October 13, 2020 | 6:13pm
Maybe Pat Riley got it wrong.
Hopefully, for Evan Engram and Dalvin Tomlinson, Riley’s famous (or infamous, depending on where you stand on absolutism) credo that “There is winning and there is misery’’ is more a concept than it is a hard-and-fast truth. For, if those are the two, and only two realities for those in the arena then Engram and Tomlinson might as well start learning the lines and melodies for a Giants enactment of “Les Miserables.”
Such is the NFL football life for Engram and Tomlinson. They arrived together in the 2017 draft, Engram in the first round out of Ole Miss, Tomlinson in the second round out of Alabama. They started immediately as rookies. Engram got knocked around a bit, missing time with injuries. Tomlinson has been a quiet workhorse, never missing a game.
They are both 26 years old and since donning their Giants uniforms they are 12-41.
Five games into their seasons with the Giants, they were 0-5, 1-4, 2-3 and this year’s 0-5. So, this is business as usual. Not even halfway through their fourth NFL seasons, they have already sifted through Ben McAdoo, Pat Shurmur and now Joe Judge as head coaches. They are young and yet old in terms of their Giants service; only Sterling Shepard, 27, a product of the 2016 draft class, has been on the scene longer.
At least Shepard got an appetizer taste of winning, going 11-5 as a rookie. For Engram and Tomlinson, the hike started in a valley and continues to be uphill every step of the way.
“Losing is losing,’’ Engram said. “There’s no way to explain all that and decipher all that. At the end of the day, we have the talent to win on this team. It comes down to beating ourselves and execution. I’m not going to get into past years. We have to find out. … We need to get better each and every day and come in and turn this thing around with this team this year.’’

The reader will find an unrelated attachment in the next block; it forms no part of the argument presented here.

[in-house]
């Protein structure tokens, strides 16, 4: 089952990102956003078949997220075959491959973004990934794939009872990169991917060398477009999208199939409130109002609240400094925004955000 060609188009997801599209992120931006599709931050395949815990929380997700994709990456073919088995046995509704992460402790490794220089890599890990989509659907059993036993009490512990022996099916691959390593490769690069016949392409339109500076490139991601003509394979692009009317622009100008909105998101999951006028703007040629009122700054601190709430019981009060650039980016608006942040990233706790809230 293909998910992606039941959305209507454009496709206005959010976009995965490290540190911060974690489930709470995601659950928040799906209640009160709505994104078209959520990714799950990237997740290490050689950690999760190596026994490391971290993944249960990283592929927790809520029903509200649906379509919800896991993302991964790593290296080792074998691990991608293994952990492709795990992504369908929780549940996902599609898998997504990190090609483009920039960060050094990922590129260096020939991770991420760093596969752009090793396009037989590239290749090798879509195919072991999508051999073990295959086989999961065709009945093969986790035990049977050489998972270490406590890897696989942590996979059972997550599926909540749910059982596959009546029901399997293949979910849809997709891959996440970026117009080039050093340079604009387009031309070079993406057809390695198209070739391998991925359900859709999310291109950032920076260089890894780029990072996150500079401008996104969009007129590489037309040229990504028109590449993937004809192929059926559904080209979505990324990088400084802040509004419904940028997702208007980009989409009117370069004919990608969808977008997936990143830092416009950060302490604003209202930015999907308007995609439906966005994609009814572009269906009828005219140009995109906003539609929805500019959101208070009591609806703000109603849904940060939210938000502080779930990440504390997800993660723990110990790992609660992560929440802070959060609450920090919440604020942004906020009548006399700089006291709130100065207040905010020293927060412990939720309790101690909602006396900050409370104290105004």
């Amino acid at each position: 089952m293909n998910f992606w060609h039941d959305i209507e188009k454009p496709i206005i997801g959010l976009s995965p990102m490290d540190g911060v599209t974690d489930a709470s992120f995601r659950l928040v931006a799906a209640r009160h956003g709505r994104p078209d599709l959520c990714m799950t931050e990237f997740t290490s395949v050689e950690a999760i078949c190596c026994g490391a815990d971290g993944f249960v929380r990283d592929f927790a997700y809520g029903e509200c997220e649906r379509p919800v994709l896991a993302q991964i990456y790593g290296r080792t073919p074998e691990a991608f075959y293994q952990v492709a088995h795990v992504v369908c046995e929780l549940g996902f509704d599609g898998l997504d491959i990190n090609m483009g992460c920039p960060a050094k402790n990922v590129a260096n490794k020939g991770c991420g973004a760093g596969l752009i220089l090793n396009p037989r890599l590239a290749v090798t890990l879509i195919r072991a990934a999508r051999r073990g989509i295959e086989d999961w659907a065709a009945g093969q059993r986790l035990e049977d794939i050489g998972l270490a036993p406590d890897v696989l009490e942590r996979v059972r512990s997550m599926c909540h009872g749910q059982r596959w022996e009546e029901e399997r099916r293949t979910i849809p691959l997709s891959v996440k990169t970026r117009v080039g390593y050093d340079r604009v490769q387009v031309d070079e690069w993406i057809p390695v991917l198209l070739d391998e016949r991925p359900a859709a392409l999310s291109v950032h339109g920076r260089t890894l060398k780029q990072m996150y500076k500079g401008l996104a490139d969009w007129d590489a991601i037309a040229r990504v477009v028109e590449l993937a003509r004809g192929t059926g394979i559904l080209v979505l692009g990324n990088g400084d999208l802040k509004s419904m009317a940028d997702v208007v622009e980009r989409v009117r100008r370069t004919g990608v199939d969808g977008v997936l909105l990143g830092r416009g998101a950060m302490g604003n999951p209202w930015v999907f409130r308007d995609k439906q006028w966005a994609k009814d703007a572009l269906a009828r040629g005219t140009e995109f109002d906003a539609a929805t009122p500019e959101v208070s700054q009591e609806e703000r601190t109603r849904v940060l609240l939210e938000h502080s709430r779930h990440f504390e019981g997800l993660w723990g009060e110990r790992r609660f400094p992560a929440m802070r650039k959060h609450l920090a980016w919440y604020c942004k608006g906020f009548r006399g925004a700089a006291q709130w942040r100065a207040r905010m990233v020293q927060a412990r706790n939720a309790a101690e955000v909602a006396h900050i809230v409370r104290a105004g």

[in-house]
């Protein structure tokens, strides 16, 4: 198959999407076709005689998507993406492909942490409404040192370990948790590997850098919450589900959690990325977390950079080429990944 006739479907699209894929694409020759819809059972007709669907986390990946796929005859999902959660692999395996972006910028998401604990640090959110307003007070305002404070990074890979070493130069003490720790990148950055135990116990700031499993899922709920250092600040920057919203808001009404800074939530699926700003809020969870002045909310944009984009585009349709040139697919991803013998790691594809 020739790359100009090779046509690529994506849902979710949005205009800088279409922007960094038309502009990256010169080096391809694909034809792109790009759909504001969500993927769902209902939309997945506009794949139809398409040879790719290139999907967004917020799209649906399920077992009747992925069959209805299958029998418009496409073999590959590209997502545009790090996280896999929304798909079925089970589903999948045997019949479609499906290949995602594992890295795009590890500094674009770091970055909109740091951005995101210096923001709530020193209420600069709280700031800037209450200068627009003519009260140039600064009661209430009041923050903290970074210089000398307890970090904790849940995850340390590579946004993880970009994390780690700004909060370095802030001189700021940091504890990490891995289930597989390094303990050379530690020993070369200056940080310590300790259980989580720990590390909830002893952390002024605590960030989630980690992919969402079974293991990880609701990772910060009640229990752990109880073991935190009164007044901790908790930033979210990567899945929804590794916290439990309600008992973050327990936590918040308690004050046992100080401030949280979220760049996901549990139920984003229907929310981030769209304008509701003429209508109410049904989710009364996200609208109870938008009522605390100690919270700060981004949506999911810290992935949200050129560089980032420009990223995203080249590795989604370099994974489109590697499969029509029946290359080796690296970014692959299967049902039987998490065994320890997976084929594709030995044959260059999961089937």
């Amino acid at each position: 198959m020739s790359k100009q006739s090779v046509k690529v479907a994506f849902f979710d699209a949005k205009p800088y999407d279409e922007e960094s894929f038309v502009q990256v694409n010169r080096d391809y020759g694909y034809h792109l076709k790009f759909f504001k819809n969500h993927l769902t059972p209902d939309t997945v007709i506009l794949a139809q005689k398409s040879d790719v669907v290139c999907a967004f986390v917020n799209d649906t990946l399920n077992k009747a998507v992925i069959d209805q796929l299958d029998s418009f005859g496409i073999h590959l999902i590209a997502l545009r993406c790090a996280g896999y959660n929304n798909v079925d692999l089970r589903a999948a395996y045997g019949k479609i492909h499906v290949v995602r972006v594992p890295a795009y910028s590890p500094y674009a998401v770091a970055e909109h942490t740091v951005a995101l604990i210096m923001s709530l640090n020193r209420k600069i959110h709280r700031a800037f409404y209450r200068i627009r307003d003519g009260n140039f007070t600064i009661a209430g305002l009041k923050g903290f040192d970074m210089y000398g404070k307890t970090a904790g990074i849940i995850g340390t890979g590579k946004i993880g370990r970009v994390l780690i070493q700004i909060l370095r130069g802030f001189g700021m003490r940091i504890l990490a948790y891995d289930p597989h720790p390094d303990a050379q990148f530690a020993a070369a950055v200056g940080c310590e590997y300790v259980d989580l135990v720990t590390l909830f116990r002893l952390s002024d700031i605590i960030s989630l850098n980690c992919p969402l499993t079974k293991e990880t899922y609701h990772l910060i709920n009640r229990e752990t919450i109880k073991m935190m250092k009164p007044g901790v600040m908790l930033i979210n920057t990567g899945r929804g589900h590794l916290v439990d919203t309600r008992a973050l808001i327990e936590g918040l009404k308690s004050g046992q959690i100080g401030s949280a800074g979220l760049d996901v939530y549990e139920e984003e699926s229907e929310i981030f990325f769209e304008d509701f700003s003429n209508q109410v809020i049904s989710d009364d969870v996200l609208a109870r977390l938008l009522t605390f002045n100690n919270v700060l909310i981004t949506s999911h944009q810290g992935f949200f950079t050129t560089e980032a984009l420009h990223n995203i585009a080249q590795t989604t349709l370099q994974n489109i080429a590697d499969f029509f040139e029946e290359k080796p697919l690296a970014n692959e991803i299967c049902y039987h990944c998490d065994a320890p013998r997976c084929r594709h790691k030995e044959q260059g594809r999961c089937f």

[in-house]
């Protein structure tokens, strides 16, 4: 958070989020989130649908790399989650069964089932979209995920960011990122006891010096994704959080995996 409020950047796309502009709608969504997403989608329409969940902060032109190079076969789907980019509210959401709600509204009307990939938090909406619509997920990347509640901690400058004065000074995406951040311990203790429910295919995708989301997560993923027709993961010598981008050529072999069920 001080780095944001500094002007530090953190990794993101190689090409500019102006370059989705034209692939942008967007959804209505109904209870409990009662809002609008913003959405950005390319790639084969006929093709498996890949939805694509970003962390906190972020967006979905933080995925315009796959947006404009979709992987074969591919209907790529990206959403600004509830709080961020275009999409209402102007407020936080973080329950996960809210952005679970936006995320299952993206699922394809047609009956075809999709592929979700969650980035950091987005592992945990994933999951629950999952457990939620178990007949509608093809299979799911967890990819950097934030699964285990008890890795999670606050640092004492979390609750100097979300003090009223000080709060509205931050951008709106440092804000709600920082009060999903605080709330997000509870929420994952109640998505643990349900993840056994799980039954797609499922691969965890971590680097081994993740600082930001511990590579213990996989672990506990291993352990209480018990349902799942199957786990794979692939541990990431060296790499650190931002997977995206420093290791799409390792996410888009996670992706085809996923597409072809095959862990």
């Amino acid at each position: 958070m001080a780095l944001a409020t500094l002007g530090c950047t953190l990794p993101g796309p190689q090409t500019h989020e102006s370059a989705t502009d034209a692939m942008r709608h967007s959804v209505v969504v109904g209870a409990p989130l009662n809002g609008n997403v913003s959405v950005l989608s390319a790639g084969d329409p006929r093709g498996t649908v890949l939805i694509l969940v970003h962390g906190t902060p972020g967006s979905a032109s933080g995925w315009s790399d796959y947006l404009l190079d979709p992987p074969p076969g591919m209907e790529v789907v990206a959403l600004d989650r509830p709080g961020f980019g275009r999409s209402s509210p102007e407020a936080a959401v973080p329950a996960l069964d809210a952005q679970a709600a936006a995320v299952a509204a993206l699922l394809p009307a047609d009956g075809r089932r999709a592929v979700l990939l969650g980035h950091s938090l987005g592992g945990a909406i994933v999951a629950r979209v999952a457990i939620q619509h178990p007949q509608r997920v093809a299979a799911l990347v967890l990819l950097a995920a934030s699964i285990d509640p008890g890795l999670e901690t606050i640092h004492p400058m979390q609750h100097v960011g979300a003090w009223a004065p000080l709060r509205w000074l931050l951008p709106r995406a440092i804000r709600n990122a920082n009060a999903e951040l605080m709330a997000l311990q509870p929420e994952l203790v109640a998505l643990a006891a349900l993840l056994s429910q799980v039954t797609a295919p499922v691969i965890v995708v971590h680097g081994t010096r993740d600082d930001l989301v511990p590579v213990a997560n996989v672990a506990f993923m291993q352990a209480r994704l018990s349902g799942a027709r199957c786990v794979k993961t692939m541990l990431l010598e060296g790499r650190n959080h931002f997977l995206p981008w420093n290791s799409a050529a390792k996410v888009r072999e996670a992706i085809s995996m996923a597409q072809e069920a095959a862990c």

Engram’s and Tomlinson’s Giants have never turned it around, in any year, as 3-13, 5-11, 4-12 and the handful of wins they collect this season are all pretty much the same stale chips at the bottom of the bag. They saw the end of Eli Manning’s career and the start of Daniel Jones’ and heard all the rhetoric and felt all the change new coaching regimes bring in the door. Nothing has moved the needle.
This losing feels a bit different in that Judge is in the first year of a five-year contract. He gets more years to figure it out and so the continuing upheaval will be to the roster and not the coaching staff.
The questions Tomlinson and Engram get asked are almost always joyless. Such as: Does the losing in this season feel any different than the losing in years past?
“I’m not one to compare losing seasons,’’ Tomlinson said. “I feel like what we have here on this team is special. The guys we have, the way we come to work each and every day, whatever we have to do each and every day at practice, we go and do it, no questions asked. The mentality of the team, I feel like we have something special here.’’
Tomlinson knows special. He was on campus at Alabama for five years and the Crimson Tide went 64-7 and won two national championships. He does not care to debate how a team that loses on a consistent basis can be described as special.
“I wouldn’t say that,’’ Tomlinson said. “I would say it’s a thin line between winning and losing. If you don’t execute what you’re supposed to, you can give the game away.’’
Engram ever since he walked in the door was thrust — prematurely — into a spokesman role in a locker room where the losing caused older players to run and hide. It is obvious it wears on him as he tries to shake off an underachiever stigma that grows with each low-impact game he plays.
Tomlinson is more the grinder. He was voted in as a team captain this season and admits he prefers to lead with his work ethic more than his words. He says he sees signs of better days ahead.
“I feel like we come in with our heads down and just work,’’ Tomlinson said. “It’s bound to pay off in due time.’’
It has never been due time for these two players, when it comes to winning with the Giants.